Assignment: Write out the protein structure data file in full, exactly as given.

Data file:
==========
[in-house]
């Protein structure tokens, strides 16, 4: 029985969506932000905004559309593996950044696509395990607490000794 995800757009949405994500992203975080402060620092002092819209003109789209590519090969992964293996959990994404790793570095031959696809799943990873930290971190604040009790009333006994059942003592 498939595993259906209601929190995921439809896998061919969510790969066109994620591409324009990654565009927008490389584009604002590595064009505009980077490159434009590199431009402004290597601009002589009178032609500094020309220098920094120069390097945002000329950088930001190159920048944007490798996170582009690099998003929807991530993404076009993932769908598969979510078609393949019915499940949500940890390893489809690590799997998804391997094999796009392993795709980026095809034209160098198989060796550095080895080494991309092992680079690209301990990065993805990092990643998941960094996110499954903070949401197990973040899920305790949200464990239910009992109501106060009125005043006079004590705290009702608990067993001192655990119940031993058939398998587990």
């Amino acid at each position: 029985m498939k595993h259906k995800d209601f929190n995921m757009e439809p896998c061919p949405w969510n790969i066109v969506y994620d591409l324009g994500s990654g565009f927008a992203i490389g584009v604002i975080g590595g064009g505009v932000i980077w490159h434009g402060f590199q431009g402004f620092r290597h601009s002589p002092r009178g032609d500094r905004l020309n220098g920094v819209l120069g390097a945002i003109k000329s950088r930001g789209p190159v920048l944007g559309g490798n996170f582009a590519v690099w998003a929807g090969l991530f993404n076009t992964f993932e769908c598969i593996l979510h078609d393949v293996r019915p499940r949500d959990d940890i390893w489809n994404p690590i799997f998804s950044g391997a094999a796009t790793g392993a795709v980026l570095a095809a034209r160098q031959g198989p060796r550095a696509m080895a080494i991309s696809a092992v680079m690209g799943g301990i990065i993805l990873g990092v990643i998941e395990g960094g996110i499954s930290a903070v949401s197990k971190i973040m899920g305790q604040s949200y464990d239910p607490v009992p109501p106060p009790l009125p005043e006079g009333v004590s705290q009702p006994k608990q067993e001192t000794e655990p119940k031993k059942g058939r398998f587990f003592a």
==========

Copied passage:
[in-house]
């Protein structure tokens, strides 16, 4: 029985969506932000905004559309593996950044696509395990607490000794 995800757009949405994500992203975080402060620092002092819209003109789209590519090969992964293996959990994404790793570095031959696809799943990873930290971190604040009790009333006994059942003592 498939595993259906209601929190995921439809896998061919969510790969066109994620591409324009990654565009927008490389584009604002590595064009505009980077490159434009590199431009402004290597601009002589009178032609500094020309220098920094120069390097945002000329950088930001190159920048944007490798996170582009690099998003929807991530993404076009993932769908598969979510078609393949019915499940949500940890390893489809690590799997998804391997094999796009392993795709980026095809034209160098198989060796550095080895080494991309092992680079690209301990990065993805990092990643998941960094996110499954903070949401197990973040899920305790949200464990239910009992109501106060009125005043006079004590705290009702608990067993001192655990119940031993058939398998587990």
């Amino acid at each position: 029985m498939k595993h259906k995800d209601f929190n995921m757009e439809p896998c061919p949405w969510n790969i066109v969506y994620d591409l324009g994500s990654g565009f927008a992203i490389g584009v604002i975080g590595g064009g505009v932000i980077w490159h434009g402060f590199q431009g402004f620092r290597h601009s002589p002092r009178g032609d500094r905004l020309n220098g920094v819209l120069g390097a945002i003109k000329s950088r930001g789209p190159v920048l944007g559309g490798n996170f582009a590519v690099w998003a929807g090969l991530f993404n076009t992964f993932e769908c598969i593996l979510h078609d393949v293996r019915p499940r949500d959990d940890i390893w489809n994404p690590i799997f998804s950044g391997a094999a796009t790793g392993a795709v980026l570095a095809a034209r160098q031959g198989p060796r550095a696509m080895a080494i991309s696809a092992v680079m690209g799943g301990i990065i993805l990873g990092v990643i998941e395990g960094g996110i499954s930290a903070v949401s197990k971190i973040m899920g305790q604040s949200y464990d239910p607490v009992p109501p106060p009790l009125p005043e006079g009333v004590s705290q009702p006994k608990q067993e001192t000794e655990p119940k031993k059942g058939r398998f587990f003592a």